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My Son With Autism Is Worth the Time It Takes to Get to Know Him


My autistic son was identifying cars as we went down the road today. His obsession with cars leads him to count and name every single car we pass without error – something that impresses me more every day. Suddenly, we pass a new area of development, and he says something, but I can’t understand him.

“A new what?” I ask him.

He answers, but I still don’t catch it.

“A new road? Yeah, it’s pretty new.” I answer, taking my best guess.

“A new neighborhood,” he gets out a bit more clearly this time.

He repeated himself three times without showing signs of frustration.

“I’m sorry I didn’t understand you at first,” I tell him, feeling bad that he had to repeat himself so much. I often get irritated when I have to repeat myself even one time, and he did it three times without getting angry or upset.

“Don’t apologize,” he says to me. I look over at him and see a look of sincerity and understanding I rarely get a chance to glimpse. “It’s not necessary,” he says in one of those rare moments of clarity that tell me  there’s more to him than meets the eye.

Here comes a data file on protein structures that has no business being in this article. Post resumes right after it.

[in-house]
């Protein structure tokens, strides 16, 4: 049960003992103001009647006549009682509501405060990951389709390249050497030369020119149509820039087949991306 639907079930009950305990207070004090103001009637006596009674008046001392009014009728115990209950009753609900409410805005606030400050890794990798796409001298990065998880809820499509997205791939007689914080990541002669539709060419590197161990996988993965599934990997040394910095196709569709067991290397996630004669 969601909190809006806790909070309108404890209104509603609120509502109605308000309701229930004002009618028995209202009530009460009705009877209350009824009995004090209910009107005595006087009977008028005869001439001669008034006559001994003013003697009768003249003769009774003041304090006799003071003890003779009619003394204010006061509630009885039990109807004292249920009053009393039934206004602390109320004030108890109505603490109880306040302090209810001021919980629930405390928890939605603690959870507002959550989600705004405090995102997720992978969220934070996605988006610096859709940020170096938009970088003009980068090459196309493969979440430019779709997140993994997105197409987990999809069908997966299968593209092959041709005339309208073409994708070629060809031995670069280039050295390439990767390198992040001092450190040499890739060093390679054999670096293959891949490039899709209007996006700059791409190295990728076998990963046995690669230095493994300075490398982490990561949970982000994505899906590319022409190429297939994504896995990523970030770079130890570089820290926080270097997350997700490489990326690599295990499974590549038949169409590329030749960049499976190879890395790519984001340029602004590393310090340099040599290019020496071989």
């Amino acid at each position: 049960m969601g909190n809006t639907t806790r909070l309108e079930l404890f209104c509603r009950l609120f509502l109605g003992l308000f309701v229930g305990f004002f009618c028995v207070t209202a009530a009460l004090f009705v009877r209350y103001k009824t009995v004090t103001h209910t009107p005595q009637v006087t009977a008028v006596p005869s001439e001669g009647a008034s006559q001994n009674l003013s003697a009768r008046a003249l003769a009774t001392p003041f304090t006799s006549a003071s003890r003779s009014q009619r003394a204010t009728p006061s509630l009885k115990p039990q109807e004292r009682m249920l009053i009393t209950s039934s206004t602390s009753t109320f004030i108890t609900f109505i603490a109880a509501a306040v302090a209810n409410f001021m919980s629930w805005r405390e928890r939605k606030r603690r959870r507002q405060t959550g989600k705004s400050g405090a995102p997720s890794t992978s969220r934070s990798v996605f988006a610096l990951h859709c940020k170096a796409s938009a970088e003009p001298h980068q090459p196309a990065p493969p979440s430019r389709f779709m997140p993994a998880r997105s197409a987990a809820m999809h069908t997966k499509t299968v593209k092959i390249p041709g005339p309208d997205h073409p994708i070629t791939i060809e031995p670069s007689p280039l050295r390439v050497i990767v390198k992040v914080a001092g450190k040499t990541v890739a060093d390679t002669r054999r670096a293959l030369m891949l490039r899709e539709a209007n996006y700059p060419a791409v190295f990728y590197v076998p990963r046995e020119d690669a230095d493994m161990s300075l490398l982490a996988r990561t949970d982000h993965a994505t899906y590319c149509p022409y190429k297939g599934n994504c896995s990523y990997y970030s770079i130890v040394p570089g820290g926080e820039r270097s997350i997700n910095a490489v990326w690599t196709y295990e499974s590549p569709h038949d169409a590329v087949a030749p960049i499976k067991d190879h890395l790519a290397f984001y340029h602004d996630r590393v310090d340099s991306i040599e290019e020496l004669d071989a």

This is the child some people find difficult. The child who can be violent when overloaded. He looks at me and tells me he loves me after all of this.

I promise you that children like him – children who get explosive at times when overwhelmed or frustrated – know when you want them there and when you don’t. They know if you’re willing to take the time to at least try to listen and understand, or if you’re not.

Think about that for a minute. It took me seeing his face when he told me not to apologize to realize that, just like any other human being (and maybe even more so), he senses whether the environment he’s in is a positive or negative one. Whether the person he’s with is frustrated with him or feels patience. He senses whether people are glad he’s there or wish he would leave. He may not understand why or the exact feelings, but he senses whether he’s emotionally secure in an environment or not. Which one do you think he will work harder to stay in?

He’s worth the time it takes to get to know him. I promise.


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